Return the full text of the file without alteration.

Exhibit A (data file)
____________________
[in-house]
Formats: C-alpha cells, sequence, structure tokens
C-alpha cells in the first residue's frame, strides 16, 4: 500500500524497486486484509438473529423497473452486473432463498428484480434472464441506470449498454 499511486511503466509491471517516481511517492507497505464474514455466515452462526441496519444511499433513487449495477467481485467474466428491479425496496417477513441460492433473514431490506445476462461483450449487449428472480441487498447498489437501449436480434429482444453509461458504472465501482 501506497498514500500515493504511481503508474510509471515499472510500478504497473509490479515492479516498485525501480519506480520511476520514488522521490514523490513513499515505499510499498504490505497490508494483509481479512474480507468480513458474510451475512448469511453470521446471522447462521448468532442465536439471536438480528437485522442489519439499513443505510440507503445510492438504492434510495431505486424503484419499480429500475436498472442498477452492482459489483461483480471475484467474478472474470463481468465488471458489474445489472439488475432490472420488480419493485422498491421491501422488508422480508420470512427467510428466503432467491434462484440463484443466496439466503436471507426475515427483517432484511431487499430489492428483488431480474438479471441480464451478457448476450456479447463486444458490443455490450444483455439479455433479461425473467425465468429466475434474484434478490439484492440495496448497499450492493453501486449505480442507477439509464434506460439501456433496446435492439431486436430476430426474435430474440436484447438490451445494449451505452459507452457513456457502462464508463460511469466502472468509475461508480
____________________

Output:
[in-house]
Formats: C-alpha cells, sequence, structure tokens
C-alpha cells in the first residue's frame, strides 16, 4: 500500500524497486486484509438473529423497473452486473432463498428484480434472464441506470449498454 499511486511503466509491471517516481511517492507497505464474514455466515452462526441496519444511499433513487449495477467481485467474466428491479425496496417477513441460492433473514431490506445476462461483450449487449428472480441487498447498489437501449436480434429482444453509461458504472465501482 501506497498514500500515493504511481503508474510509471515499472510500478504497473509490479515492479516498485525501480519506480520511476520514488522521490514523490513513499515505499510499498504490505497490508494483509481479512474480507468480513458474510451475512448469511453470521446471522447462521448468532442465536439471536438480528437485522442489519439499513443505510440507503445510492438504492434510495431505486424503484419499480429500475436498472442498477452492482459489483461483480471475484467474478472474470463481468465488471458489474445489472439488475432490472420488480419493485422498491421491501422488508422480508420470512427467510428466503432467491434462484440463484443466496439466503436471507426475515427483517432484511431487499430489492428483488431480474438479471441480464451478457448476450456479447463486444458490443455490450444483455439479455433479461425473467425465468429466475434474484434478490439484492440495496448497499450492493453501486449505480442507477439509464434506460439501456433496446435492439431486436430476430426474435430474440436484447438490451445494449451505452459507452457513456457502462464508463460511469466502472468509475461508480